Today there is much controversy about the safety of non-caloric sweeteners and their impact on our health. Therefore, this article focuses on talking about the sweeteners that we use in Sarai's based on scientific evidence that reviews the benefits and possible side effects of erythritol and Monk Fruit.

Let's start with erythritol:

Erythritol belongs to a class of compounds called sugar alcohols. Most sugar alcohols are found in small amounts in nature, especially in fruits and vegetables.

In general, erythritol appears to be very safe. Multiple animal studies have been conducted on its toxicity and effects on metabolism, and despite prolonged feeding with high amounts of erythritol, no serious side effects have been detected.

Erythritol is different from other sugar alcohols because most of it is absorbed into the bloodstream before reaching the colon, so it does not cause digestive upset. In fact, it circulates in the blood for a certain time until it is finally excreted unchanged in the urine. Approximately 90% of erythritol is excreted in this way.

Diet studies providing up to 1 gram of erythritol per kilo of body weight show that it is very well tolerated, and the percentages used in each bottle of Sarai's Spreads are vastly lower than this.

On the other hand, the consumption of erythritol does not increase blood sugar or insulin, since humans do not have the necessary enzymes to break down erythritol, so it is absorbed into the bloodstream and then excreted without changes in the blood urine.

When erythritol is given to healthy people, there are no changes in blood sugar or insulin levels. There is also no effect on cholesterol or triglycerides. For those who are overweight or have diabetes or other problems related to metabolic syndrome, erythritol seems to be an excellent alternative to sugar.

Lastly, erythritol acts as an antioxidant and may improve blood vessel function in people with type 2 diabetes. These benefits can potentially reduce the risk of heart disease, but more studies are needed to confirm this.


Now let's talk about Monk Fruit:

Monk Fruit is made from an extract derived from nuts. This extract is 150-250 times sweeter than refined sugar, contains no calories or carbohydrates, and does not raise blood glucose levels.

Most non-nutritive sweeteners can cause side effects like gas, bloating, or allergic reactions, but in the case of Monk Fruit, there are no known side effects, and the Food and Drug Administration has listed Monk Fruit as "generally recognized as safe (GRAS) " for everyone, including pregnant women and children.


Monk Fruit is safe for people with diabetes because it does not spike blood sugar, and it can be a great option for anyone watching their weight. A 2016 study published by the Journal of Pharmacology and Experimental Therapeutics illustrated that the main component of Monk Fruit inhibited the differentiation of pre-adipocytes (pre-fat cells) into mature adipocytes (fat cells), significantly minimizing the body's capacity to increase its overall fat mass.

And according to a study of 2011, Monk Fruit has been used in traditional Chinese medicine for centuries to make hot beverages that soothe sore throats and reduce congestion. The mogrosides in the fruit are said to be anti-inflammatory and can help prevent cancer and keep blood sugar levels stable. Some animal studies also suggest that the mogrosides extracted from monk fruit may have powerful antioxidant properties and play a role in controlling blood sugar levels.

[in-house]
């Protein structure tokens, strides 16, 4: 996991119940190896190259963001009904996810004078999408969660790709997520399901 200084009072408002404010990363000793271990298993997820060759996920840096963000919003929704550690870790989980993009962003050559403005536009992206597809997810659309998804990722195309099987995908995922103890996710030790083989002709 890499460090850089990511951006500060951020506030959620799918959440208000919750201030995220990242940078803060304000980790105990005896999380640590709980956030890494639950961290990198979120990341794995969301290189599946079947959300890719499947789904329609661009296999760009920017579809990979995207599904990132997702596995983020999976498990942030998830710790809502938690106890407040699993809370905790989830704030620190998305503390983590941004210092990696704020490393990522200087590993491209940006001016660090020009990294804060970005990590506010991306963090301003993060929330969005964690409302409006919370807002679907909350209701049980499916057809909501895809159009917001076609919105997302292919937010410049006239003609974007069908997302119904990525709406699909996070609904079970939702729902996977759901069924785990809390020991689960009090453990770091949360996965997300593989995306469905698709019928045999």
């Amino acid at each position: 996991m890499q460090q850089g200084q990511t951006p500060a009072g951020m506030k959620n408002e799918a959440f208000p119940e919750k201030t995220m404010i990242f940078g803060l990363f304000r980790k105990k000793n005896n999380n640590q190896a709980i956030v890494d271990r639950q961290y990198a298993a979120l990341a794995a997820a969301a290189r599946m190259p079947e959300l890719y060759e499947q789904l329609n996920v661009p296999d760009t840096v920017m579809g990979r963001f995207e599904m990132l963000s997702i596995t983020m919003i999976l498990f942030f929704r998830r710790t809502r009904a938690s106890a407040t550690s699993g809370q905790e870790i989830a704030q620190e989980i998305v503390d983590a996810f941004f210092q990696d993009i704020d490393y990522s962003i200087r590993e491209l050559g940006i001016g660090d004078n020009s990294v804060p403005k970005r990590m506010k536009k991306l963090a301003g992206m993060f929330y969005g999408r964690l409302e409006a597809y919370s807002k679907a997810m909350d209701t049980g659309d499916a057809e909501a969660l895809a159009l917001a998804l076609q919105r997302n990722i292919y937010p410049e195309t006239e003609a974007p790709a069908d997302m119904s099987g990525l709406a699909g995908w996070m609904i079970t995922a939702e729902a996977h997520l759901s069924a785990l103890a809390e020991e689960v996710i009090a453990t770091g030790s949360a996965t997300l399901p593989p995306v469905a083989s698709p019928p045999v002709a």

In general, erythritol appears to be an excellent sweetener. It contains almost no calories. It has 70% the sweetness of sugar. It does not raise blood sugar or insulin levels, and human studies show very few side effects. Most of the erythritol you eat is absorbed into your bloodstream and excreted in your urine. It seems to have an excellent safety profile. About 10% of ingested erythritol is not absorbed into the blood and travels to the colon. For this reason, a very high erythritol intake can lead to some digestive side effects.

Monk Fruit contains no calories or carbohydrates, does not raise blood glucose levels, there are no known side effects, and the Food and Drug Administration has listed it as "generally recognized as safe."

As you can see, the scientific evidence shows us the safety in the consumption of these sweeteners, and as always, a balanced, varied, moderate diet enjoyed from a space of love and freedom will help us to be healthy.


In Health,

Monica Hefferan

Monica is a nutritionist, author, and founder of Nutrición Energética. She participates as a nutrition expert on TV and radio and her professional studies include a BS in Nutrition, and a Ms in Nutrition from Columbia University in New York. You can contact her at IG and FB: @nutricion.energetica and on her website:










Rong Di, Mou-Tuan Huang, Chi-Tang Ho, Anti-inflammatory Activities of Mogrosides from Momordica grosvenori in Murine Macrophages and a Murine Ear Edema Model J. Agric. Food Chem. 2011, 59, 13, 7474–7481.


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FDA: Additional Information about High-Intensity Sweeteners Permitted for Use in Food in the United States


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